By Ed Meek
Claudia Rankine comes off like a disgruntled but interesting guest at a dinner party who keeps turning the conversation back to subjects that make others uncomfortable but are well worth talking about and seriously examining.
Just Us: An American Conversation by Claudia Rankine. Graywolf Press, 338 pages, $30.
A hybrid work of nonfiction, Just Us: An American Conversation is a patchwork quilt of thoughts, musings, conversations, charts, images, facts, and quotes. Rankine, a poet and Yale professor, draws on her perspective and experience as a citizen and successful Black intellectual to articulate her thoughts about racism and whiteness in the United States. Perhaps partly because she has become such a publicly recognized Black thinker (for her poetry collections, such as Citizen: An American Lyric, and play The White Card), she is obsessed with racism and America’s inability to come to terms with it. As she puts it, “Black personal achievement does not negate the continued assault of white terrorism.” If you have read (or read about) How to Be an Antiracist and White Fragility and you want a more personal perspective on the subject of racism, Just Us provides just that.
Rankine thinks associatively rather than sequentially, so the book is episodic rather than arranged as an argument or a narrative with a narrative arc like, say, Ibram Kendi’s polemic. Kendi also fashions a charming persona on the page. Rankine is more like a disgruntled but interesting guest at a dinner party who keeps turning the conversation back to subjects that make others uncomfortable but are well worth talking about and seriously examining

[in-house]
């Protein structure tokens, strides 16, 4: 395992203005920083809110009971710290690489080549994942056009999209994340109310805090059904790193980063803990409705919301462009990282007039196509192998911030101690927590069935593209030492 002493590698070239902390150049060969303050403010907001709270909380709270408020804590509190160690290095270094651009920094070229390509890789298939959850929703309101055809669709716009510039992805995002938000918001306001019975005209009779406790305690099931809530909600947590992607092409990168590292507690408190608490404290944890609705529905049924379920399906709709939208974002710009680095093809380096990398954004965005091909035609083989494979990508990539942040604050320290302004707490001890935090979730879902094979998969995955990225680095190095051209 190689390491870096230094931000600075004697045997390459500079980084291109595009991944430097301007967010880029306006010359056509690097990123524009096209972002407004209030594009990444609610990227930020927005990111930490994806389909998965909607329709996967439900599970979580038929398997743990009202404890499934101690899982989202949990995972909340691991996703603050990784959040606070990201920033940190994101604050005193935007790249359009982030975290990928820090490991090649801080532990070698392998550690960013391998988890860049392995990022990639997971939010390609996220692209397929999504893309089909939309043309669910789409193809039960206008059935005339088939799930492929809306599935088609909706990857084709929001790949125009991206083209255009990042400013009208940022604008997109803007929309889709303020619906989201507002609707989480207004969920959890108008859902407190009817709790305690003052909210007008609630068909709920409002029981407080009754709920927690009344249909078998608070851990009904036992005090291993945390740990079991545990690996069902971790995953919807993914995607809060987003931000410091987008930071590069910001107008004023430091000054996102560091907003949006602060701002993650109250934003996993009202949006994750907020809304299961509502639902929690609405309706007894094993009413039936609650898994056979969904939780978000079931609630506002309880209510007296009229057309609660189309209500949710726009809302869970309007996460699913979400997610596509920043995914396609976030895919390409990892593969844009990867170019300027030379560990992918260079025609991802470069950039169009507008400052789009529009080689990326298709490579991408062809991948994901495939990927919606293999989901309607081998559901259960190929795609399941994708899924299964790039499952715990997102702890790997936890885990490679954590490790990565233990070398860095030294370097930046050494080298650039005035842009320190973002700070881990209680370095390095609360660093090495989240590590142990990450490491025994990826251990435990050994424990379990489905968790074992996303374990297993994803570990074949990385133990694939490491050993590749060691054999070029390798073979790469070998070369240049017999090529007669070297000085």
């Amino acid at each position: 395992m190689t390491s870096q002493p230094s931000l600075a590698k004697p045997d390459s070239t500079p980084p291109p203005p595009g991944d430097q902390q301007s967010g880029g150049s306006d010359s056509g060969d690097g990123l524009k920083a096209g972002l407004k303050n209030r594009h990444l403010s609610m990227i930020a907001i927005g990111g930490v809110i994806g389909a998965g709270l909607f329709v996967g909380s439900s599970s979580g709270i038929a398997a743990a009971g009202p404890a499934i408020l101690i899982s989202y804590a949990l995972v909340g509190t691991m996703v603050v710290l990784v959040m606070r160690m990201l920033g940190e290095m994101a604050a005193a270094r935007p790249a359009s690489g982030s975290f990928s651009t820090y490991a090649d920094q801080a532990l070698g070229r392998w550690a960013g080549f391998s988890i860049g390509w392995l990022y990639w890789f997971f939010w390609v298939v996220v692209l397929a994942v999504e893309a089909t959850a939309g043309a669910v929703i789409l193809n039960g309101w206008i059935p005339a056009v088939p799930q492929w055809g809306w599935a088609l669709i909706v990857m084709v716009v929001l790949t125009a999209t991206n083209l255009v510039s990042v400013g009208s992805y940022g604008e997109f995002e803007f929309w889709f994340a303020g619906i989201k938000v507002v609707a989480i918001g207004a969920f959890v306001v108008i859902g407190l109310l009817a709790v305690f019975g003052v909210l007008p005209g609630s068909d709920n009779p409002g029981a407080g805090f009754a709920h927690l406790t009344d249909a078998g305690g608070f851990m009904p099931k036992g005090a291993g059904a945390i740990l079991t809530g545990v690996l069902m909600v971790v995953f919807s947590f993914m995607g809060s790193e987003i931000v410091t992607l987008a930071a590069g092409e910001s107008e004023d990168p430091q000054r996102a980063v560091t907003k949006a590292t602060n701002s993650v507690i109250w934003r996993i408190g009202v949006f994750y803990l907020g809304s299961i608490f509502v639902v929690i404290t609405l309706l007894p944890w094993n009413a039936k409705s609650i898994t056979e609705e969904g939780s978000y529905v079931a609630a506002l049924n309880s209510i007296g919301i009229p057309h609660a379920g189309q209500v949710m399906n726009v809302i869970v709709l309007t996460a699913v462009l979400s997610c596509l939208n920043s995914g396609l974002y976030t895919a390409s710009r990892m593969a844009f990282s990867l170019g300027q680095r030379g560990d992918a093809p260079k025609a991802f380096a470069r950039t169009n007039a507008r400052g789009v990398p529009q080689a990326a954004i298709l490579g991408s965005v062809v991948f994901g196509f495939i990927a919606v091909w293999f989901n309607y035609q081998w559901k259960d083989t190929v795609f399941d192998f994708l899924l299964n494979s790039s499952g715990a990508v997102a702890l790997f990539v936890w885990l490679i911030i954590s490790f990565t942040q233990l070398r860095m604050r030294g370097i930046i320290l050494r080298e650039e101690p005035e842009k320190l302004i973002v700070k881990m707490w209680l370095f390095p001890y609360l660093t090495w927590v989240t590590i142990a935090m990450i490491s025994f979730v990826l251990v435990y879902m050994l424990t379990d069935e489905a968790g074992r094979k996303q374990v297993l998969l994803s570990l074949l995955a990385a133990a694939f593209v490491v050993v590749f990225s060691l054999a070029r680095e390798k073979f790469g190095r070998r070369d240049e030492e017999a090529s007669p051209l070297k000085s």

She tells a number of stories about micro-aggressions by whites that happen to her and other Black women. She is waiting in line for a first-class seat at an airport when a white woman cuts in front of her. She asks the woman whether she noticed that she was standing in line. The woman claims she made a mistake, but did she really? Later, in another line at the airport, a group of white men form their own parallel line to get on a plane. They treat their strategy as a joke. Rankine’s point is, these things happen to Black Americans all the time. She tells us about a conversation with a white male sitting beside her on the plane who characterizes himself as “colorblind.” This is one of the lines of attack in White Fragility. Whites seem to think we live in an egalitarian society where all lives matter and everyone has an equal chance to succeed. Rankine retorts: Does he not see me as Black? When she tells him she teaches at Yale, her seatmate mentions that his son hadn’t been accepted into Yale but might have if he’d been a minority. Rankine points out the white resentment of Brett Kavanaugh, who whined about how he “worked his butt off” to get into Yale without anyone’s help. Though his grandfather went there.